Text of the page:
Orange County Airport is now known as John Wayne Airport
As of 1979, an average of 26 flights of the 40-flight daily limit were allocated to Air California and an average of 14 daily flights to Hughes Airwest. In addition, Golden West Airlines operated small non-turbojet commuter flights from the airport
Among Lawson's suggestions were that the Board: (1) increase the number of daily departures so as to accommodate new carriers; (2) reduce the number of daily departures allotted to incumbent carriers in a manner which would assure fair and equal treatment to all carriers; and (3) reallocate the terminal facilities so as to allow access to new carriers in a fair and equitable manner
The full text of the crucial paragraph of the April 3 letter read as follows:
Based on the Report of Investigation, I concur in the Presiding Officer's conclusion that, if the County of Orange fails to accommodate qualified air carriers applying for entry to John Wayne Airport, the County will have (1) granted exclusive rights to incumbent carriers in violation of Section 308(a) of the Federal Aviation Act and (2) unjustly discriminated against such applicants in violation of the County's contractual obligations under the Airport and Airway Development Act of 1970. In short, the County's failure to accord essentially equal treatment to all qualified air carriers cannot be countenanced. Certain air carrier applications have been pending before the County for some time and negotiations to accommodate these and other qualified applicants should be undertaken without further delay. Failure to do so will warrant our pursuance of contractual, injunctive and civil penalty remedies. In order to afford the County an opportunity to take action on the requests of qualified air carriers and the commuter carrier, we will take no formal action for a period of thirty (30) days following your receipt of this letter. In this effort, the FAA recognizes the impact of total change on the incumbents; therefore, the FAA believes that a reasonably phased method of entry for all new entrants is in order.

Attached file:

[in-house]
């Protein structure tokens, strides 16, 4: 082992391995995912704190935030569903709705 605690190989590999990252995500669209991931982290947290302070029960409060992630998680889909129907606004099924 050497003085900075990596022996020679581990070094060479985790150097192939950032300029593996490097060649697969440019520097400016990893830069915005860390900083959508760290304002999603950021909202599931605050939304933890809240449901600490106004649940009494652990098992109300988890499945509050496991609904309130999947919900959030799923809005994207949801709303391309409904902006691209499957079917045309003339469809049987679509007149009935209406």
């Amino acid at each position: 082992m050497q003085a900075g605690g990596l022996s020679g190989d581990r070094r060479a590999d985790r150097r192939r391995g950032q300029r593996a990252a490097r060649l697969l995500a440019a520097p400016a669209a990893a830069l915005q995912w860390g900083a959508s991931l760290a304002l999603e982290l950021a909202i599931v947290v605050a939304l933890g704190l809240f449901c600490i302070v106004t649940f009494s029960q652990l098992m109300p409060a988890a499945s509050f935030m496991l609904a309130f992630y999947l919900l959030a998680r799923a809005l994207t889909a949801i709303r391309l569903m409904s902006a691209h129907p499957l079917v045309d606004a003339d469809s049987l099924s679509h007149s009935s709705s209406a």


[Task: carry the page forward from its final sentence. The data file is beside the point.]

These characteristics distinguish other FAA administrative actions elsewhere found final and reviewable. FAA letters indicating that proposed structures constitute "no hazard" to air traffic represent a definitive statement of the FAA's position on proposed construction and have been found reviewable. See Rochester v. Bond, 603 F.2d 927 (D.C. Cir.1979); Air Line Pilots Assoc. Int'l v. U.S. Department of Transportation, 446 F.2d 236 (5th Cir.1971). An FAA emergency revocation order, which had the determinate legal consequence of immediately suspending the air carrier's ability to conduct its business, was found reviewable despite the availability of administrative appeals. Nevada Airlines v. Bond, 622 F.2d 1017, 1019-20 (9th Cir.1980) (per curiam)
Other cases have held that agency charges of statutory violations are not final agency action subject to review. The Third Circuit held in West Penn Power Co. v. Train, 522 F.2d 302 (3rd Cir.1975), that an Environmental Protection Agency notice of violation is not final agency action as "the only effect of a notice of violation is to make the recipient aware that the 'definitive' regulations are not being met and to trigger the statutory mechanism for informal accommodation which precedes any formal enforcement measures." Id. at 311. See also Georator Corp. v. Equal Employment Opportunity Commission, 592 F.2d 765 (4th Cir.1979) (EEOC determination of "reasonable cause" not final agency action); cf. International Tel. & Tel. Corp. v. Local 134, IBEW, 419 U.S. 428, 443, 95 S.Ct. 600, 609, 42 L.Ed.2d 558 (1975) (intermediate hearing under § 10(k) of the National Labor Relations Act not an adjudication; "we think that when Congress defined 'order' in terms of a 'final disposition' it required that 'final disposition' to have some determinate consequences for the party to the proceeding." Id. at 443, 95 S.Ct. at 610).